Response criteria and survival

The primary end point of the study was OS, whereas the secondary end points included rates of CR and CRi. Best response was evaluated according to the 2003 revised International Working Group (IWG) AML criteria11  and was assigned by the investigator providing the data. Other response end points, including achievement of hematologic improvement (HI), stable disease (SD), and progressive disease (PD), as defined by the 2006 modified IWG criteria for myelodysplastic syndromes (MDS), were also collected.14  Response duration was measured from the date of response to progression or death, whichever happened sooner. OS was measured from time of initiation of HMAs until death or last follow-up.

Statistical analysis

Descriptive statistics were calculated to characterize the study cohort. We used the Student t test and χ2 test to compare continuous and categorical variables, respectively. Missing data were imputed using the multivariate imputation by chained equation approach, implemented with the mice package in R, with 10 iterations per variable.15  Details of the imputation methods are provided in the supplemental data. Survival outcomes were assessed at the last follow-up. Median OS was estimated with the Kaplan-Meier method, and the log-rank test was used to assess survival differences between groups. Univariate and multivariate Cox proportional hazards and logistic regression models assessed the association of covariates with OS and response rates, respectively (supplement data). All tests were 2-sided, with an α significance level of 0.05. All analyses were performed using R version 3.3.2.

Results

Study population

A total of 655 patients was studied, of whom 365 (56%) had relapsed and 290 (44%) had refractory AML (Table 1). By the end of the study, 87% of the patients had died. Median age at diagnosis was 65 years (range, 16-92). In total, 70% of patients had been diagnosed with de novo AML. Of the 30% who had secondary AML, 27% had therapy-related AML. The median number of prior therapies was 1 (range, 1-7); 26% had received 2 prior lines of therapy, and 18% had received ≥3 prior lines. Prior alloSCT was performed in 19% of patients. Among all patients, only 2% harbored a good-risk karyotype, whereas 40% had a poor-risk karyotype. Chromosome 5 and 7 abnormalities and a monosomal karyotype were reported in 20%, 22%, and 16% of patients, respectively. Data regarding FLT3, NPM1, and TP53 mutational status at the time of diagnosis were available in 269, 228, and 93 patients, respectively, of whom 17%, 24%, and 8% were reported to have FLT3, NPM1, or TP53 mutations, respectively. Information about other mutations was only available in a minority of patients, with IDH1/2 and CEBPα being the most commonly reported.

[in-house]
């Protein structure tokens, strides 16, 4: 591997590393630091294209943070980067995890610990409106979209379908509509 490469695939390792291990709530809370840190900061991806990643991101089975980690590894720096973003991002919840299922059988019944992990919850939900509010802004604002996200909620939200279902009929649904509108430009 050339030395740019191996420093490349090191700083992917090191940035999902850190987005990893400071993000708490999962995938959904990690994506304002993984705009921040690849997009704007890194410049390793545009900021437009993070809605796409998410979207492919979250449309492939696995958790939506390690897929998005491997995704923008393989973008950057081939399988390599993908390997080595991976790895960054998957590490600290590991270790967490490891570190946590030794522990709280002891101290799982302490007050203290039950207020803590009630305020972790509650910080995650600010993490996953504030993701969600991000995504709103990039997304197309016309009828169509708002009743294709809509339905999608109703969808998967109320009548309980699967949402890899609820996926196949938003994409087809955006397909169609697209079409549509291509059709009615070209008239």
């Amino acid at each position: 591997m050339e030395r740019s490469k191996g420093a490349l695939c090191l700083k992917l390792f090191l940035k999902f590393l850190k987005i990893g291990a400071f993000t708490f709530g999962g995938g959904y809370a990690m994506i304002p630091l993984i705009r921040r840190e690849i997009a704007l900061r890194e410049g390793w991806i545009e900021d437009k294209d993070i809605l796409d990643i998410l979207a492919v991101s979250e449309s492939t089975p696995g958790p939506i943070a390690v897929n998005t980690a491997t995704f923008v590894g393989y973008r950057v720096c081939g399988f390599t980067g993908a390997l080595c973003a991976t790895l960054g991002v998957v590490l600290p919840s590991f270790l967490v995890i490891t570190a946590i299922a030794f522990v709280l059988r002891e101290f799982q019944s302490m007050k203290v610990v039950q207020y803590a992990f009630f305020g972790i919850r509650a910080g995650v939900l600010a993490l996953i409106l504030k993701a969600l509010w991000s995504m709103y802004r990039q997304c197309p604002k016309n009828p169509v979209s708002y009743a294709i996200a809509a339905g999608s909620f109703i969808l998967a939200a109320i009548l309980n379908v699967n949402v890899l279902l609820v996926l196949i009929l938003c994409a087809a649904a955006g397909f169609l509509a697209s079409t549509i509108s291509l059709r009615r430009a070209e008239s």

Table 1.

Patient characteristics

All patients (N = 655)Relapsed patients (n = 365)Refractory patients (n = 290)P
Median or nRange or %Median or nRange or %Median or nRange or %
Age, y (n = 636) 65 16-92 65 16-89 64 19-92 .8197 
Sex (N = 655)       .5432 
 Male 381 58.2 208 57 173 59.7  
 Female 274 41.8 157 43 117 40.3  
AML type (n = 650)       .0065 
 De novo 458 70.5 272 74.9 186 64.8  
 Secondary 192 29.5 91 25.1 101 35.2  
WHO type at diagnosis (n = 651)        
 AML with recurrent genetic abnormalities 38 5.8 31 8.5 2.4 .0020 
 AML with myelodysplasia-related features 175 26.9 86 23.6 89 31.1 .0385 
 Therapy-related AML 52 31 8.5 21 7.3 .6952 
 AML, not otherwise specified 386 59.3 217 59.5 169 59.1 .9899 
CBC prior to initiation of HMA        
 WBC (n = 455) 3.2 0.1-110.5 3.2 0.1-110.5 3.3 0.1-79.8 .2843 
 ANC (n = 415) 0.9 0-72 0-72 0.8 0-54 .7160 
 Platelets (n = 454) 40 0.6-810 44 2-293 35 0.6-810 .4455 
 PB blast % (n = 392) 0-98 0-96 0-98 .4862 
BM prior to initiation of HMA        
 BM blast % (n = 305) 27 2-100 27 2-100 26.5 2-95 .5606 
 BM cellularity % (n = 244) 40 2-100 40 2-100 40 2-100 .2496 
MRC cytogenetic risk group prior to initiation of HMA (n = 225)       .7794 
 Good 1.8 2.5  
 Intermediate 131 58.2 70 57.9 61 58.7  
 Poor 90 40 48 39.7 42 40.4  
Chromosomal abnormalities        
 Complex (n = 224) 54 24.1 29 24 25 24.3 
 Monosomy (n = 234) 37 15.8 20 15.6 17 16 
 Chromosome 7 abn (n = 224) 50 22.3 28 23.1 22 21.4 .8744 
 Chromosome 5 abn (n = 224) 44 19.6 21 17.4 23 22.3 .4441 
Mutational status (prior to start of HMA or at diagnosis)        
TP53 (n = 93) 7.5 7.7 7.1 
FLT3 (n = 269) 46 17.1 34 20.9 12 11.3 .0622 
NPM1 (n = 228) 55 24.1 42 30.7 13 14.3 .0076 
CEBPa (n = 124) 6.5 8.3 2.5 .4349 
DNMT3A (n = 39) 12.8 11.1 16.7 .6342 
TET2 (n = 37) 5.4 7.4 
IDH1/2 (n = 39) 12.8 13.8 10 
ASXL1 (n = 11) 
SF3B1 (n = 7) 
Number of therapy lines prior to HMA (n = 648) 1-7 1-7 1-7 .8463 
Duration of CR1 prior to initiation of HMA (n = 329) 1.95 0-180 0.5-180 0-0 <.0001 
AlloSCT prior to initiation of HMA (months) (n = 618) 115 18.6 91 27 24 8.5 <.0001 
HMA used (n = 634)       .1695 
 Azacitidine 360 56.8 192 54.2 168 60